• FIG. 1 depicts a block diagram of a data processing system in which an embodiment can be implemented, for example as a CAD system as described herein. The data processing system depicted includes a processor 102 connected to a level two cache/bridge 104, which is connected in turn to a local system bus 106. Local system bus 106 may be, for example, a peripheral component interconnect (PCI) architecture bus. Also connected to local system bus in the depicted example are a main memory 108 and a graphics adapter 110. The graphics adapter 110 may be connected to display 111.
  • Other peripherals, such as local area network (LAN)/Wide Area Network/Wireless (e.g. WiFi) adapter 112, may also be connected to local system bus 106. Expansion bus interface 114 connects local system bus 106 to input/output (I/O) bus 116. I/O bus 116 is connected to keyboard/mouse adapter 118, disk controller 120, and I/O adapter 122. Disk controller 120 can be connected to a storage 126, which can be any suitable machine usable or machine readable storage medium, including but not limited to nonvolatile, hard-coded type mediums such as read only memories (ROMs) or erasable, electrically programmable read only memories (EEPROMs), magnetic tape storage, and user-recordable type mediums such as floppy disks, hard disk drives and compact disk read only memories (CD-ROMs) or digital versatile disks (DVDs), and other known optical, electrical, or magnetic storage devices.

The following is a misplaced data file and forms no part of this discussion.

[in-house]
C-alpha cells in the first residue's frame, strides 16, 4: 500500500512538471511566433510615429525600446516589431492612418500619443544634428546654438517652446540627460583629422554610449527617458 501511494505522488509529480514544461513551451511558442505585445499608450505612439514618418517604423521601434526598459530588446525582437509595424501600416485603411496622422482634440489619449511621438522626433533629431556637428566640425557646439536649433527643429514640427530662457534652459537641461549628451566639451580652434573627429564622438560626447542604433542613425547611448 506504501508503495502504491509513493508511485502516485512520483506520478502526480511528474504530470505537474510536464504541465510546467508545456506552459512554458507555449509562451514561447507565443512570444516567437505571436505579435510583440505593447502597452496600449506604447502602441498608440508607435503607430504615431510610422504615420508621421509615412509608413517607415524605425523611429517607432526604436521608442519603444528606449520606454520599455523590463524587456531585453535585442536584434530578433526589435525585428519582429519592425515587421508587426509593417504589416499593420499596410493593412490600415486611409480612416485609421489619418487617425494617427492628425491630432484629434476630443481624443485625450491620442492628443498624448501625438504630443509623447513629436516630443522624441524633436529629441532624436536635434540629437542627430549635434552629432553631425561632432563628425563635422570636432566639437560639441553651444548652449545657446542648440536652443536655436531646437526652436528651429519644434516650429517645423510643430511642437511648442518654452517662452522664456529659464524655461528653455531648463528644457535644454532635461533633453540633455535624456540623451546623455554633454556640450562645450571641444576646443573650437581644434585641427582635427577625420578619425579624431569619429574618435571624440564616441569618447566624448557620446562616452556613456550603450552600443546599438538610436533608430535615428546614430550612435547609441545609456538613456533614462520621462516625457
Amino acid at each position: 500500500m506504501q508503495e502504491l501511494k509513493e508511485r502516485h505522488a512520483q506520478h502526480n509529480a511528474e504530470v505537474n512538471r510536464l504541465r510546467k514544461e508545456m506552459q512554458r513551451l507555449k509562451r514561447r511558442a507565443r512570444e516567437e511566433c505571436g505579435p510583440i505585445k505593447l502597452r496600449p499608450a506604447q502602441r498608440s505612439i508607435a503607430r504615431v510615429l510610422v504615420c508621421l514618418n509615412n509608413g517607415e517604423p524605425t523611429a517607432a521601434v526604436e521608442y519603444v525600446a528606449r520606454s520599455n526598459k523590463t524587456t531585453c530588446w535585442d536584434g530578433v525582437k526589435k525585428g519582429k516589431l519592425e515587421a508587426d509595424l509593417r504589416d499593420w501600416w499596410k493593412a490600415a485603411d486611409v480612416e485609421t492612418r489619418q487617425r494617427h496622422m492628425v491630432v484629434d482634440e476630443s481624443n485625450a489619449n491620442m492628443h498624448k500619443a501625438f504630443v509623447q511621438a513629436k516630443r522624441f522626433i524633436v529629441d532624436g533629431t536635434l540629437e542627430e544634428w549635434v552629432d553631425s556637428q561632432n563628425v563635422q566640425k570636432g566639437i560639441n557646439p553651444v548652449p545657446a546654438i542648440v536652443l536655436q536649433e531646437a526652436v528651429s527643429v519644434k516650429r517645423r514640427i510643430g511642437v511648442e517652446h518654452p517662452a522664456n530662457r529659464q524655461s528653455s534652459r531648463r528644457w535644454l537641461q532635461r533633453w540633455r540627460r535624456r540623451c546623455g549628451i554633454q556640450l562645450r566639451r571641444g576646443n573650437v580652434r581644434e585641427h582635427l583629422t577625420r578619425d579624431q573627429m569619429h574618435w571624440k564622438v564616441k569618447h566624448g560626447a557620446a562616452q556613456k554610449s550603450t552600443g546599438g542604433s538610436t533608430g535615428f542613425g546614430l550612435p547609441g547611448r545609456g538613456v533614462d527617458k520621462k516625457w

• Also connected to I/O bus 116 in the example shown is audio adapter 124, to which speakers (not shown) may be connected for playing sounds. Keyboard/mouse adapter 118 provides a connection for a pointing device (not shown), such as a mouse, trackball, trackpointer, etc.
  • Those of ordinary skill in the art will appreciate that the hardware depicted in FIG. 1 may vary for particular implementations. For example, other peripheral devices, such as an optical disk drive and the like, also may be used in addition or in place of the hardware depicted. The depicted example is provided for the purpose of explanation only and is not meant to imply architectural limitations with respect to the present disclosure.